Rick Dufay was, for one brief period, instantly famous as rhythm guitarist Brad Whitford’s temporary replacement in Aerosmith.
‘Steven [Tyler]’s motorcycle thing happened and everything just stopped,’ Whitford recounts in Walk This Way, the band’s semi-autobiography with Stephen Davis. ‘Nothing was going on and I was bored and very frustrated. We all were. Aerosmith was in chaos, with Steven in and out of drugs and rehab.’
During the Rock In A Hard Place sessions, which began in September 1981, Whitford didn’t gel with Jimmy Crespo, the lead guitarist drafted in to replace Joe Perry. ‘Jimmy was a trained musician, a stickler for getting things precise. I found it hard to work with that attitude. Joe and I, we didn’t have to say two words to each other about the guitar parts. It was a big part of the guitar magic that had sustained Aerosmith for ten years.’ He called the band’s manager and quit the band. ‘Tell the guys, okay? Sorry, man. Goodbye.’
Although Whitford had contributed to the sessions, they erased his parts and the resulting album was performed by Crespo with drummer Joey Kramer and bassist Tom Hamilton. Only a guitar part on Lightning Strikes remains as Whitford’s solitary contribution.
The band needed a new rhythm guitarist, and producer Jack Douglas had just the right guy in mind. He had just produced the first solo album of an emerging rock guitarist. ‘So I brought in Rick Dufay, a true character, a kindred spirit. I thought he would mesh well with the band, so we flew him to Florida and he joined Aerosmith. I think he played on one track on the album, Lightning Strikes.’
Dufay couldn’t have been more of a contrast to the quiet, reserved Brad Whitford. ‘Rick Dufay was a friend of Jack’s, a guitar player, a total asshole, and we loved him,’ Tyler remembers. ‘Rick just so defined what a fuckin’ asshole is. He would come up and spit in my face. He would do something brain-dead and just beg Jack to beat the shit out of him.’
It wasn’t a great combination. By this time, Tyler was strung out on heroin on a daily basis, and Dufay more than anything enabled this kind of behaviour. The lead singer had found a new partner in crime. ‘Rick would try anything. He’d been in a mental institution, broke out of his cell, jumped out of a third-floor window and survived. I used to make him explain this to me over and over. “How high were you? Weren’t you afraid you were gonna kill yourself?” “Yeah,” Dufay replied, “but the birds were calling me.”’
Onstage, things were even worse. ‘Dufay didn’t give a shit,’ Kramer recounts, ‘because for him it was all an image thing. Rick would fix his hair onstage, his guitar just hanging there loose and ringing, while Jimmy’s playing his fuckin’ heart out. It drove Jimmy to drugs.’
When Perry’s manager Tim Collins orchestrated Perry and Whitford’s return to Aerosmith in 1984, the writing was on the wall for Crespo and Dufay. ‘It was obvious what had to happen,’ Hamilton remembers. ‘Rick Dufay was even telling us we had to get back together with Joe. But I still feel kind of bad about Jimmy Crespo. I feel weird that we never sat down with Jimmy and said, “Man, you did so fuckin’ great, but we gotta put the band back together and someday we hope we can make it right for you.” Always meant to call him. Never did.’ [Hamilton’s thoughts on playing with Crespo and Dufay can be found here in this great 1982 interview).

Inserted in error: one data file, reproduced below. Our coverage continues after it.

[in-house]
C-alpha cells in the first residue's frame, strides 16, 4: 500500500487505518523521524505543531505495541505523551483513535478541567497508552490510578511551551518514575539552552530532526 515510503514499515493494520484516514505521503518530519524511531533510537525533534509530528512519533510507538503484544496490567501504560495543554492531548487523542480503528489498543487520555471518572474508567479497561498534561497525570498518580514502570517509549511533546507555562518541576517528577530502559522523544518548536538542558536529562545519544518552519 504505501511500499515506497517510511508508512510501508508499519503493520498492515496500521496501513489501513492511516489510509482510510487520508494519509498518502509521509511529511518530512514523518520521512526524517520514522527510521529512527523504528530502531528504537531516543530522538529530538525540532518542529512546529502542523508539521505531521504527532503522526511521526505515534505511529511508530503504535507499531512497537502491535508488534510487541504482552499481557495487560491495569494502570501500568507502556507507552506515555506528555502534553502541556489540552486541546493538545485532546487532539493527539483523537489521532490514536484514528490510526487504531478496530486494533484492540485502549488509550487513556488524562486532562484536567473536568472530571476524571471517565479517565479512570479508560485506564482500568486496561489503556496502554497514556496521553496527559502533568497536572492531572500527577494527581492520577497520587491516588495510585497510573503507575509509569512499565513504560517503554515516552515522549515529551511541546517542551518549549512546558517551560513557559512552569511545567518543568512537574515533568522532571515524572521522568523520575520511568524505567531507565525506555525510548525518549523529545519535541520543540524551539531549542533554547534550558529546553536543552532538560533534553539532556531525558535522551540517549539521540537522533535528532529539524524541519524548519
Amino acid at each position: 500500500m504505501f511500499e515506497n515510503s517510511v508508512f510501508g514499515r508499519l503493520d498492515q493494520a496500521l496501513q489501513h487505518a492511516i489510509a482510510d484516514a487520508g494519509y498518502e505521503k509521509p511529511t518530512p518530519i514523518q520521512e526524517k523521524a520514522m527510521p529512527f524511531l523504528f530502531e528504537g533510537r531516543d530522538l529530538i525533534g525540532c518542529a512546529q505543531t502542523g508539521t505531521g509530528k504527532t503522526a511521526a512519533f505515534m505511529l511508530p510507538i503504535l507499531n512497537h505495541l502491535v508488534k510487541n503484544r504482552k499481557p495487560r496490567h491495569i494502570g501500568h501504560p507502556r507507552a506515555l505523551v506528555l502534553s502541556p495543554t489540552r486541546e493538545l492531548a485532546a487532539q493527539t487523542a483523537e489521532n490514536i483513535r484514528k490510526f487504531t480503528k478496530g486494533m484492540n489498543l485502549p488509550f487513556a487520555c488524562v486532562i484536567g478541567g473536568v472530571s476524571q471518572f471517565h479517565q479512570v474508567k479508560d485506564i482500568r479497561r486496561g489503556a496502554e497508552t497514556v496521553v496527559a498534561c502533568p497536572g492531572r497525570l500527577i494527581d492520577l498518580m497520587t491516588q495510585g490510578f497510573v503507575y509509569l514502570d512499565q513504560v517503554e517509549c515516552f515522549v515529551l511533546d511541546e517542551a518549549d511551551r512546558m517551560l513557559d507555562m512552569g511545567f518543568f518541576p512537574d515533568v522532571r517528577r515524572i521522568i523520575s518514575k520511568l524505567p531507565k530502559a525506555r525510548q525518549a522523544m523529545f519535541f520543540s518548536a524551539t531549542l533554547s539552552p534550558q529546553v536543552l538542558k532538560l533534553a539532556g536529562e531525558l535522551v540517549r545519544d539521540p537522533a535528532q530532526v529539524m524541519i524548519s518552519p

Other than his guitar part on Lightning Strikes – and who knows who played what on that song, between Crespo, Whitford and Dufay – his only other appearance on an official Aerosmith release is in the music video for Lightning Strikes. Here he’s every bit as cocksure and arrogant as his reputation suggests, swaggering through the song looking like his idol Ron Wood. In contrast, Crespo just looks like a reanimated scarecrow. As well as showing the band playing the song in a recording studio, the video is interspersed with cut-scenes in which they stand in a dark alley, hamming it up for the cameras, as a gang of greased-up street punks. It has the charm of early MTV, and bizarrely the guitar solo is accompanied by a montage of exploding cantaloupe melons.
Dufay’s solo album Tender Loving Abuse isn’t the greatest rock record you’ve never heard. It exists purely as a curio for Aerosmith fans. It’s well produced – thanks to Douglas – and is perhaps the most sleaziest, most Aerosmith-sounding solo record by any of the band members. Whitford / St.Holmes is too AOR-sounding, and Perry’s run of ever-decreasing-circles solo albums suffer from a number of mediocre lead vocalists. In fact, if anything it’s the vocals which let Dufay’s record down also. He tackles lead vocals himself but it’s clear that he doesn’t have the range to pull off such a feat and as a result, the blistering guitar work is sidelined by his overstretched vocal delivery.
One can only wonder what an Aerosmith album would have sounded like with Dufay contributing to the sessions. Alongside Perry or Crespo, or even in a combination somehow with Whitford, I imagine it would have sounded awesome.
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